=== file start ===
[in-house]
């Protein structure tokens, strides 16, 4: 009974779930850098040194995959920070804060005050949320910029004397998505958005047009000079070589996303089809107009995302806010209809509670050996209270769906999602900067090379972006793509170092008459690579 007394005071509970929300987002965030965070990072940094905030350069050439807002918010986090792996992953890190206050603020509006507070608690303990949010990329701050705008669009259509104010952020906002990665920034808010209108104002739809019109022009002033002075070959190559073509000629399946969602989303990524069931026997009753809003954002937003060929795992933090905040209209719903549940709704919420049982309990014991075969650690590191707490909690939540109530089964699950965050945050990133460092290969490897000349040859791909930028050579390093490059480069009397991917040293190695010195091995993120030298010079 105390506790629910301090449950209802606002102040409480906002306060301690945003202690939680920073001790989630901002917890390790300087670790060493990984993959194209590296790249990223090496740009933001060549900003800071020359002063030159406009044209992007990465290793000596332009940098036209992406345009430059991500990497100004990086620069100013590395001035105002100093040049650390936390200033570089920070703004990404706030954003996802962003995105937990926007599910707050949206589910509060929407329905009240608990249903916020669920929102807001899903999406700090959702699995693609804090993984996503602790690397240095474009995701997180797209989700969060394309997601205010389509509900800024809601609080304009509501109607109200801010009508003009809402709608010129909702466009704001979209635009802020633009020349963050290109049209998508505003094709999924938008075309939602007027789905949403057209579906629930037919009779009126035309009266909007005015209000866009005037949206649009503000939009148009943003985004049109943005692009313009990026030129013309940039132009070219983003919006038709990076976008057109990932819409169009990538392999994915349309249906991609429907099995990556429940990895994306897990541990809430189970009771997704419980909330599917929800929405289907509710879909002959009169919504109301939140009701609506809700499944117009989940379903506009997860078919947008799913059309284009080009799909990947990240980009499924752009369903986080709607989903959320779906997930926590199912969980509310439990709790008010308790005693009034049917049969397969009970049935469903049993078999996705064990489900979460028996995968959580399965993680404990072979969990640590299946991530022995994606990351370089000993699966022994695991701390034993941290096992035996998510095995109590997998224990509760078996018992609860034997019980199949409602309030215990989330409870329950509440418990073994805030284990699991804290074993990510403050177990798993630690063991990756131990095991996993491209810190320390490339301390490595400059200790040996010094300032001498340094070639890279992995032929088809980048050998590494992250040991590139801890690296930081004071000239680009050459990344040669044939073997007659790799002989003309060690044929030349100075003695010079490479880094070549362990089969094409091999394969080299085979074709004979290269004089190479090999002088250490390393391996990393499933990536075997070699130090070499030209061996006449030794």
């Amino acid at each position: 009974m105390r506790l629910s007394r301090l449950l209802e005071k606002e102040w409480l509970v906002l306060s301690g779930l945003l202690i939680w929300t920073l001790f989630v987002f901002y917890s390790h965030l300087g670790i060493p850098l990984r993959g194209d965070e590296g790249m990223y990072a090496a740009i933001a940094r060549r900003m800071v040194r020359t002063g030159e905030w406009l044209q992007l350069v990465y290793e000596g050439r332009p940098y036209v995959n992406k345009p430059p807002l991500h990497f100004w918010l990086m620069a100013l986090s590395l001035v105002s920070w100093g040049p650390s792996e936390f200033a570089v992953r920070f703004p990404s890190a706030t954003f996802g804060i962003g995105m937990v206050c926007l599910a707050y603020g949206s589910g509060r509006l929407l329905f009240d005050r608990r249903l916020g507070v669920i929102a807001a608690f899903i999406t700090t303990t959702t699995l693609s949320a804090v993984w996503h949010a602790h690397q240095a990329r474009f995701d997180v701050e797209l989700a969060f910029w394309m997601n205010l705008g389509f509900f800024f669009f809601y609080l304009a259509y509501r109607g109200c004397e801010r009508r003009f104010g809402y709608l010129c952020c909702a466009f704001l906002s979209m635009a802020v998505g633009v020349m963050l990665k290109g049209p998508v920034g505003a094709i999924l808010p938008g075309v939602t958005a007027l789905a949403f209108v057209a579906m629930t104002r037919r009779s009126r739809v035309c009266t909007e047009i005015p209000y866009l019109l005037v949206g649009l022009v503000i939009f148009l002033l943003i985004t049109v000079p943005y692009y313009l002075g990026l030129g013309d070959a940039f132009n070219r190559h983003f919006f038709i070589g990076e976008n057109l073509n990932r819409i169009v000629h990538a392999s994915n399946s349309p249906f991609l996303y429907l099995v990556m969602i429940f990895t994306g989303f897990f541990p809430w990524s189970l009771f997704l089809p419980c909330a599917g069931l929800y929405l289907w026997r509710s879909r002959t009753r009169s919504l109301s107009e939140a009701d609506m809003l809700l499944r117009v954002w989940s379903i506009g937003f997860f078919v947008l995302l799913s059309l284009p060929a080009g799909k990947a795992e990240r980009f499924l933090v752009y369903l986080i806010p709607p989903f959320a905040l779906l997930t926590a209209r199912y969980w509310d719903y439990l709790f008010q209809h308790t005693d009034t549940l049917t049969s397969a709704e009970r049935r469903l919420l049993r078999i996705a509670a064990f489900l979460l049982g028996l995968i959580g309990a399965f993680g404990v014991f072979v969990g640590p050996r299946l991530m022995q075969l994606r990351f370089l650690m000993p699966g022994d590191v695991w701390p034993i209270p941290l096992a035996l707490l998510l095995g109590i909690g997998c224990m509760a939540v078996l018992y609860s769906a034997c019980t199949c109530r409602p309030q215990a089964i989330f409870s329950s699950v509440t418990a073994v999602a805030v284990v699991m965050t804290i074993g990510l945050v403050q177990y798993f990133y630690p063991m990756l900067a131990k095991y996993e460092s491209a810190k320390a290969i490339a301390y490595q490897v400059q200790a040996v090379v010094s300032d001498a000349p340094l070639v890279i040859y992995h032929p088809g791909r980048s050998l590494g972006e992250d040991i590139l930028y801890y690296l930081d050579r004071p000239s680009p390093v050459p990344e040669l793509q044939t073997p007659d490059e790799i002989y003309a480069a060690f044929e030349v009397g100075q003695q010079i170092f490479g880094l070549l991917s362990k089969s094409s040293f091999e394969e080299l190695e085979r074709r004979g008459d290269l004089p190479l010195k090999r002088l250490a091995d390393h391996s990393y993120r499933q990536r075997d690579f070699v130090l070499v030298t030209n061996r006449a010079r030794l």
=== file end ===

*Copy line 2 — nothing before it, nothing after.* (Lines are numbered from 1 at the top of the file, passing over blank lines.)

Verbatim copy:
């Protein structure tokens, strides 16, 4: 009974779930850098040194995959920070804060005050949320910029004397998505958005047009000079070589996303089809107009995302806010209809509670050996209270769906999602900067090379972006793509170092008459690579 007394005071509970929300987002965030965070990072940094905030350069050439807002918010986090792996992953890190206050603020509006507070608690303990949010990329701050705008669009259509104010952020906002990665920034808010209108104002739809019109022009002033002075070959190559073509000629399946969602989303990524069931026997009753809003954002937003060929795992933090905040209209719903549940709704919420049982309990014991075969650690590191707490909690939540109530089964699950965050945050990133460092290969490897000349040859791909930028050579390093490059480069009397991917040293190695010195091995993120030298010079 105390506790629910301090449950209802606002102040409480906002306060301690945003202690939680920073001790989630901002917890390790300087670790060493990984993959194209590296790249990223090496740009933001060549900003800071020359002063030159406009044209992007990465290793000596332009940098036209992406345009430059991500990497100004990086620069100013590395001035105002100093040049650390936390200033570089920070703004990404706030954003996802962003995105937990926007599910707050949206589910509060929407329905009240608990249903916020669920929102807001899903999406700090959702699995693609804090993984996503602790690397240095474009995701997180797209989700969060394309997601205010389509509900800024809601609080304009509501109607109200801010009508003009809402709608010129909702466009704001979209635009802020633009020349963050290109049209998508505003094709999924938008075309939602007027789905949403057209579906629930037919009779009126035309009266909007005015209000866009005037949206649009503000939009148009943003985004049109943005692009313009990026030129013309940039132009070219983003919006038709990076976008057109990932819409169009990538392999994915349309249906991609429907099995990556429940990895994306897990541990809430189970009771997704419980909330599917929800929405289907509710879909002959009169919504109301939140009701609506809700499944117009989940379903506009997860078919947008799913059309284009080009799909990947990240980009499924752009369903986080709607989903959320779906997930926590199912969980509310439990709790008010308790005693009034049917049969397969009970049935469903049993078999996705064990489900979460028996995968959580399965993680404990072979969990640590299946991530022995994606990351370089000993699966022994695991701390034993941290096992035996998510095995109590997998224990509760078996018992609860034997019980199949409602309030215990989330409870329950509440418990073994805030284990699991804290074993990510403050177990798993630690063991990756131990095991996993491209810190320390490339301390490595400059200790040996010094300032001498340094070639890279992995032929088809980048050998590494992250040991590139801890690296930081004071000239680009050459990344040669044939073997007659790799002989003309060690044929030349100075003695010079490479880094070549362990089969094409091999394969080299085979074709004979290269004089190479090999002088250490390393391996990393499933990536075997070699130090070499030209061996006449030794």